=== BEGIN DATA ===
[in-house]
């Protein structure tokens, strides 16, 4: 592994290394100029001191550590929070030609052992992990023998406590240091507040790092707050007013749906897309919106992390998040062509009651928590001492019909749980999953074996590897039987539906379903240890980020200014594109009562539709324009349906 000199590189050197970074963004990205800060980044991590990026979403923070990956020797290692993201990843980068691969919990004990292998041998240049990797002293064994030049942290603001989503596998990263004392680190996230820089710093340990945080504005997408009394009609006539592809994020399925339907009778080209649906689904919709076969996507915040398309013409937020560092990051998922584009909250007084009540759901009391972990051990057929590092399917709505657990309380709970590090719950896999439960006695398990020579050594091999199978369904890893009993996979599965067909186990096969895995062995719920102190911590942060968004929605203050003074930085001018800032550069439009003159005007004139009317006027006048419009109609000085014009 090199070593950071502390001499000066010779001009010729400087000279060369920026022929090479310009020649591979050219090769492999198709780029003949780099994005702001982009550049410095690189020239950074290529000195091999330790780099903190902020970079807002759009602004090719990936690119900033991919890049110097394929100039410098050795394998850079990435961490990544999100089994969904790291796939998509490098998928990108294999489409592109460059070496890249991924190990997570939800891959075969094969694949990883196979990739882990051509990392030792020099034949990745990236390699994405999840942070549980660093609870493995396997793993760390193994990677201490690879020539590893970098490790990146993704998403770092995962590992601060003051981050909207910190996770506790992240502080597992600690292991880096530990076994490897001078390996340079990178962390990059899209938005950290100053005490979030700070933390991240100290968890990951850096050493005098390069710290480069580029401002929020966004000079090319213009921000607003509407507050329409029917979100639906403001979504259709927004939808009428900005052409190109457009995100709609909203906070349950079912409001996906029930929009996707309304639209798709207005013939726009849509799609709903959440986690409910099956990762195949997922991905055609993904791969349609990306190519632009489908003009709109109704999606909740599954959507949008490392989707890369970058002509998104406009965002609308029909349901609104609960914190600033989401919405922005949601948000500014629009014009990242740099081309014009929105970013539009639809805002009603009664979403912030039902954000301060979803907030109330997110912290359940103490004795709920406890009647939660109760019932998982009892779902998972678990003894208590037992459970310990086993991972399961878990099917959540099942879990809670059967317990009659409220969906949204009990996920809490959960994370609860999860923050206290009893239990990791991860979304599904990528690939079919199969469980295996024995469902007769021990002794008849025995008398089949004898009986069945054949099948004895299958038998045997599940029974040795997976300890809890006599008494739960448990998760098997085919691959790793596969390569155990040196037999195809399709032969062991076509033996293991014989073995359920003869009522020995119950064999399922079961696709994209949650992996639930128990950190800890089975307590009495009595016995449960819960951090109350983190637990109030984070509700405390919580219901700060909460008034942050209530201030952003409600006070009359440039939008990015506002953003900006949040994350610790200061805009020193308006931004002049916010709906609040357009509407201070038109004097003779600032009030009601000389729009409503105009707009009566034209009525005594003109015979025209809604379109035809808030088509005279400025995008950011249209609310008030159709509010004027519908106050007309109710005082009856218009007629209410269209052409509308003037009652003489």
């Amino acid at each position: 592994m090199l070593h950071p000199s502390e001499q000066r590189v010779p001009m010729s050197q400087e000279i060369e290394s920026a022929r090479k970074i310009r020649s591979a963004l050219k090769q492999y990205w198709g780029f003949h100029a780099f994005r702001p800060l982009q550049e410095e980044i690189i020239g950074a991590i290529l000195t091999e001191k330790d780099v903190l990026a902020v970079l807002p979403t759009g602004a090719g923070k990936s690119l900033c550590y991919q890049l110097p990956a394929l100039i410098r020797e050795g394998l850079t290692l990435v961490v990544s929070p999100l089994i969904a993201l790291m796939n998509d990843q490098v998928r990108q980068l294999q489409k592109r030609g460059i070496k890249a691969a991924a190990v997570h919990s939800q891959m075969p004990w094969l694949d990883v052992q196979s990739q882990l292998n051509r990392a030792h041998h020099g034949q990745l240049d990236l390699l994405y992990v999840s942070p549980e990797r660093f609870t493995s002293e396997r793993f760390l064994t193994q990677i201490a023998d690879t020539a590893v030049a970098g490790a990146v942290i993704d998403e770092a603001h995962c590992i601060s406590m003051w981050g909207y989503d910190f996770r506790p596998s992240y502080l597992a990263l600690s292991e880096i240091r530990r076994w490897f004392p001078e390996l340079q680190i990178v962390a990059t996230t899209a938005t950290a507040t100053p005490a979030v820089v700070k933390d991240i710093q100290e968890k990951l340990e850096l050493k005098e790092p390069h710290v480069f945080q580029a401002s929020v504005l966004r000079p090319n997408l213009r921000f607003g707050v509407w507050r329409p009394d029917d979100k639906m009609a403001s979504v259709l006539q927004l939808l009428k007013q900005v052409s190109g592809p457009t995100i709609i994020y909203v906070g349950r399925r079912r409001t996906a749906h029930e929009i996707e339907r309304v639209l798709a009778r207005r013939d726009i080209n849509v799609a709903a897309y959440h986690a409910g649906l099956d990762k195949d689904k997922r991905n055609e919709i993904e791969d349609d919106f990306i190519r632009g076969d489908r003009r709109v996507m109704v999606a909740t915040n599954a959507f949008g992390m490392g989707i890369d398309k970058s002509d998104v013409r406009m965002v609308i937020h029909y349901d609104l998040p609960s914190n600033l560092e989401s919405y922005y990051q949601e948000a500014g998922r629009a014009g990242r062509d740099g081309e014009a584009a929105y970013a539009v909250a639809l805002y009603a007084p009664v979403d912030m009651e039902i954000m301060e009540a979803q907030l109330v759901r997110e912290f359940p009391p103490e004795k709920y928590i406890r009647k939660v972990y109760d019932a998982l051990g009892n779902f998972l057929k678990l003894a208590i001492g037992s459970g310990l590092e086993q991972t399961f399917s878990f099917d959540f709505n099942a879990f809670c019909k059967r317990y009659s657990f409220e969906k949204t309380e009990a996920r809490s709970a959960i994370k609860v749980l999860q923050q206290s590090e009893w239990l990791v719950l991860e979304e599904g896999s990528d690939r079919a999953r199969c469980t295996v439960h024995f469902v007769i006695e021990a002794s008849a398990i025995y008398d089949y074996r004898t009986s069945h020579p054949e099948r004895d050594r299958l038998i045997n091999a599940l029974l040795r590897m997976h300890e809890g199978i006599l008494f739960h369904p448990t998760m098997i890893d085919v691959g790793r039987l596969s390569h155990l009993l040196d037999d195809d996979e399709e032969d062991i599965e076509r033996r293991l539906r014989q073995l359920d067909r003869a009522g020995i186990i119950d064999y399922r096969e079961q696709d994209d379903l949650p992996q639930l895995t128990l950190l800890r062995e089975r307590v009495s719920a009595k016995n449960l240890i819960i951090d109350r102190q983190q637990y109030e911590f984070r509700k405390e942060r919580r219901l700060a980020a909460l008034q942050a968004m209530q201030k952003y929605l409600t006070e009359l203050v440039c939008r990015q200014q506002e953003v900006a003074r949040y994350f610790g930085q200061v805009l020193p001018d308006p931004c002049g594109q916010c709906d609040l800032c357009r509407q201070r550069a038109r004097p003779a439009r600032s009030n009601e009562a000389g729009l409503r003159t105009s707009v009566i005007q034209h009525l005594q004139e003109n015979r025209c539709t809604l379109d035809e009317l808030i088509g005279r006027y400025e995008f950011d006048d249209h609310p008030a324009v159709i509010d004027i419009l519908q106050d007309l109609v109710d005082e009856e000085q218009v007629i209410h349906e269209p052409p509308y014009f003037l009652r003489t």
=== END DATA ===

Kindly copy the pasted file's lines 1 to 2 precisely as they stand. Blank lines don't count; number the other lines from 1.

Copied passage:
[in-house]
């Protein structure tokens, strides 16, 4: 592994290394100029001191550590929070030609052992992990023998406590240091507040790092707050007013749906897309919106992390998040062509009651928590001492019909749980999953074996590897039987539906379903240890980020200014594109009562539709324009349906 000199590189050197970074963004990205800060980044991590990026979403923070990956020797290692993201990843980068691969919990004990292998041998240049990797002293064994030049942290603001989503596998990263004392680190996230820089710093340990945080504005997408009394009609006539592809994020399925339907009778080209649906689904919709076969996507915040398309013409937020560092990051998922584009909250007084009540759901009391972990051990057929590092399917709505657990309380709970590090719950896999439960006695398990020579050594091999199978369904890893009993996979599965067909186990096969895995062995719920102190911590942060968004929605203050003074930085001018800032550069439009003159005007004139009317006027006048419009109609000085014009 090199070593950071502390001499000066010779001009010729400087000279060369920026022929090479310009020649591979050219090769492999198709780029003949780099994005702001982009550049410095690189020239950074290529000195091999330790780099903190902020970079807002759009602004090719990936690119900033991919890049110097394929100039410098050795394998850079990435961490990544999100089994969904790291796939998509490098998928990108294999489409592109460059070496890249991924190990997570939800891959075969094969694949990883196979990739882990051509990392030792020099034949990745990236390699994405999840942070549980660093609870493995396997793993760390193994990677201490690879020539590893970098490790990146993704998403770092995962590992601060003051981050909207910190996770506790992240502080597992600690292991880096530990076994490897001078390996340079990178962390990059899209938005950290100053005490979030700070933390991240100290968890990951850096050493005098390069710290480069580029401002929020966004000079090319213009921000607003509407507050329409029917979100639906403001979504259709927004939808009428900005052409190109457009995100709609909203906070349950079912409001996906029930929009996707309304639209798709207005013939726009849509799609709903959440986690409910099956990762195949997922991905055609993904791969349609990306190519632009489908003009709109109704999606909740599954959507949008490392989707890369970058002509998104406009965002609308029909349901609104609960914190600033989401919405922005949601948000500014629009014009990242740099081309014009929105970013539009639809805002009603009664979403912030039902954000301060979803907030109330997110912290359940103490004795709920406890009647939660109760019932998982009892779902998972678990003894208590037992459970310990086993991972399961878990099917959540099942879990809670059967317990009659409220969906949204009990996920809490959960994370609860999860923050206290009893239990990791991860979304599904990528690939079919199969469980295996024995469902007769021990002794008849025995008398089949004898009986069945054949099948004895299958038998045997599940029974040795997976300890809890006599008494739960448990998760098997085919691959790793596969390569155990040196037999195809399709032969062991076509033996293991014989073995359920003869009522020995119950064999399922079961696709994209949650992996639930128990950190800890089975307590009495009595016995449960819960951090109350983190637990109030984070509700405390919580219901700060909460008034942050209530201030952003409600006070009359440039939008990015506002953003900006949040994350610790200061805009020193308006931004002049916010709906609040357009509407201070038109004097003779600032009030009601000389729009409503105009707009009566034209009525005594003109015979025209809604379109035809808030088509005279400025995008950011249209609310008030159709509010004027519908106050007309109710005082009856218009007629209410269209052409509308003037009652003489």